"Operationally, the effects of the incident have been cleared. However, due to the extreme cold weather in Toronto, there could be some delays and cancellations for Saturday," she said in an email.
Swissport 'regrets' collision
Pierre Payette, Swissport Canada Handling Inc. vice-president of operations for Toronto, said the number of Swissport employees servicing the Sunwing plane was in line with company's standard operating procedures and consistent with regulations across the airport.
"Ensuring the safety of our staff, our partners and travellers is paramount to Swissport. We regret this incident and are cooperating fully with the Transportation Safety Board of Canada's investigation," he said in an email.
According to Payette, the fire was small, located in the plane's exterior generator and quickly extinguished.
When the planes struck, amusement turned to panic on board the WestJet plane, according to passenger Gustavo Lobo.
"Out of nowhere, there was an audible crunch and the plane rocked slightly," Lobo told CBC News on Friday. "We looked out the window and saw that the plane had backed up into us. Everyone was a little shocked and kind of chuckling at the situation."
They didn't laugh for long, he said.
"Panic set in when [we saw] what seemed to be fuel spewing from the crash. After a couple of seconds the entire thing ignited and it was chaos inside the plane. People screaming and panicking all while the flight attendants shouted to try and control the situation."
Lobo took a video of the fire, and said eventually everybody slid down the emergency slides to safety, although the process was slowed by passengers who insisted on taking their carry-on luggage with them.
Ali Alagheband, also on the flight with his wife and son, 12, said a "big ball of fire" lit up the right side windows seconds after the plane rattled with the force of the collision.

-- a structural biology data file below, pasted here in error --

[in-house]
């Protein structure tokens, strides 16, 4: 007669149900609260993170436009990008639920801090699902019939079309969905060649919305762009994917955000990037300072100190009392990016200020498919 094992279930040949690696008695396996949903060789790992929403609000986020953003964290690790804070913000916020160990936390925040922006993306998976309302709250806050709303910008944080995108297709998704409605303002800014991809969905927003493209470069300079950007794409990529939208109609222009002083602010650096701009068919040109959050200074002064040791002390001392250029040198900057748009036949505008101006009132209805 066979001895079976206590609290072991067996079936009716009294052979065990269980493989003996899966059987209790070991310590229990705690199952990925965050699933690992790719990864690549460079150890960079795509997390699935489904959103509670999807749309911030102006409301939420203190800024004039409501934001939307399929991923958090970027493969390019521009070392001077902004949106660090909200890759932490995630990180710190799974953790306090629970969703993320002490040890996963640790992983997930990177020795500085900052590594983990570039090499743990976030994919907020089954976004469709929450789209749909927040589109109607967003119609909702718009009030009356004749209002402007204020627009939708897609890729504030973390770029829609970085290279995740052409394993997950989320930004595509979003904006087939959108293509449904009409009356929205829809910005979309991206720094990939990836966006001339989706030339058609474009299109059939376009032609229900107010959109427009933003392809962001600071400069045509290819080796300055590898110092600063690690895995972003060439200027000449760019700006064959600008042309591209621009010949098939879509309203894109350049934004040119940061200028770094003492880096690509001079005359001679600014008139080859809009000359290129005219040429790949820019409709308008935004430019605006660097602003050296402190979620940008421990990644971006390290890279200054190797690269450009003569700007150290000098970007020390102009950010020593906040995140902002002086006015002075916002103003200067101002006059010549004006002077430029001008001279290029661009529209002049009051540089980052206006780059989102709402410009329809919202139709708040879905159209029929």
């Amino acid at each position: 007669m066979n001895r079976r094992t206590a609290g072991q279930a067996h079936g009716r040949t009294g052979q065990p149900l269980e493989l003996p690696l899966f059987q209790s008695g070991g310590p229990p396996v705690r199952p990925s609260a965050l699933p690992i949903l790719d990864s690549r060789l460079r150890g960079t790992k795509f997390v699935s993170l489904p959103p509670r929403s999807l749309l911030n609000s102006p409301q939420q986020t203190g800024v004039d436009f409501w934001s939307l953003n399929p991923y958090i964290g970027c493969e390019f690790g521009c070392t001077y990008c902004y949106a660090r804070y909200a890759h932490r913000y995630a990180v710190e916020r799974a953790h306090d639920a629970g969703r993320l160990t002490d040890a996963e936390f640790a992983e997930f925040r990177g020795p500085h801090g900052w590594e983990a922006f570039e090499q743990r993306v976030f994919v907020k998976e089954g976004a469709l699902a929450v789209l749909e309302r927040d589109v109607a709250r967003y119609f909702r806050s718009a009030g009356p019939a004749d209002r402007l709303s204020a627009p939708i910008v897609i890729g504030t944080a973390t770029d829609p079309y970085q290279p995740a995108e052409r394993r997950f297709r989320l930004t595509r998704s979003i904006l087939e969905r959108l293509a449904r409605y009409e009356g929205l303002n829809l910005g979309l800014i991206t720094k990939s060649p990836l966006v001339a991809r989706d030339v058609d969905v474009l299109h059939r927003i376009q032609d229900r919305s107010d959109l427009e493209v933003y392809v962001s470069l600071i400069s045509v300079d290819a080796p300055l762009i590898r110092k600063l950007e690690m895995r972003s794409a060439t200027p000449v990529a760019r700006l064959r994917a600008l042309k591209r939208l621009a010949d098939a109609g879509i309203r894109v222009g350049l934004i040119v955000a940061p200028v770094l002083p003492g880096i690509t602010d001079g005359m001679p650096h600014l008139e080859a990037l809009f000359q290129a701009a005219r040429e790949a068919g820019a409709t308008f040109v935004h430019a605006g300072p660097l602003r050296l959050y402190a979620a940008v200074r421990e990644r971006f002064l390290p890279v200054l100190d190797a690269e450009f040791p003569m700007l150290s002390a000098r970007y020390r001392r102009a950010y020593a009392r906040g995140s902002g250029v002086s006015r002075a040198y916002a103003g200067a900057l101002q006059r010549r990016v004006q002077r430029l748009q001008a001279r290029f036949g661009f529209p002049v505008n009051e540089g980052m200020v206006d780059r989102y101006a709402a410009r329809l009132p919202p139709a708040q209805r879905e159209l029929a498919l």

"Everybody was saying the F-word and screaming," Alagheband said, adding that he mostly stayed calm until black smoke seeped into cabin.
"The flight attendants kept saying 'remain seated, remain seated,'" he said.
Fearing they would soon be gasping for air and stuck on the plane, he told his son to stay calm and wear an oxygen mask if one appeared from the cabin's ceiling.
"There was fire and there was fuel in that wing," he said.
'Wasn't a good situation'
A mechanical engineer by trade, he could tell "it wasn't a good situation."
Nobody knew an evacuation was underway until a passenger stood on his seat and yelled that a door had opened, he said.
But as the crowd moved toward the door, some passengers blocked his family's escape.
"I was yelling at people reaching overhead to get their bags. It was ridiculous," he said. "I was literally yelling, 'Get the F off the plane."
John-Ross Parks, 32, was aboard another plane to Fort Lauderdale that was beside the Sunwing aircraft. He was waiting to depart when passengers around him began to complain of a funny smell. Parks said he thought it was just exhaust.
'Air was full of fumes'
But half an hour after the scheduled take-off time, Parks said people noticed something amiss.
"The air was full of fumes," he told CBC Toronto.
As people on the plane grew more restless, somebody looked out the window and saw the burning Sunwing plane.
Parks, who was en route to catch a Caribbean cruise with his mother and grandmother, said his flight was cancelled in the pandemonium.
"I've never seen so many emergency trucks," he said. "Nobody knew what was going on."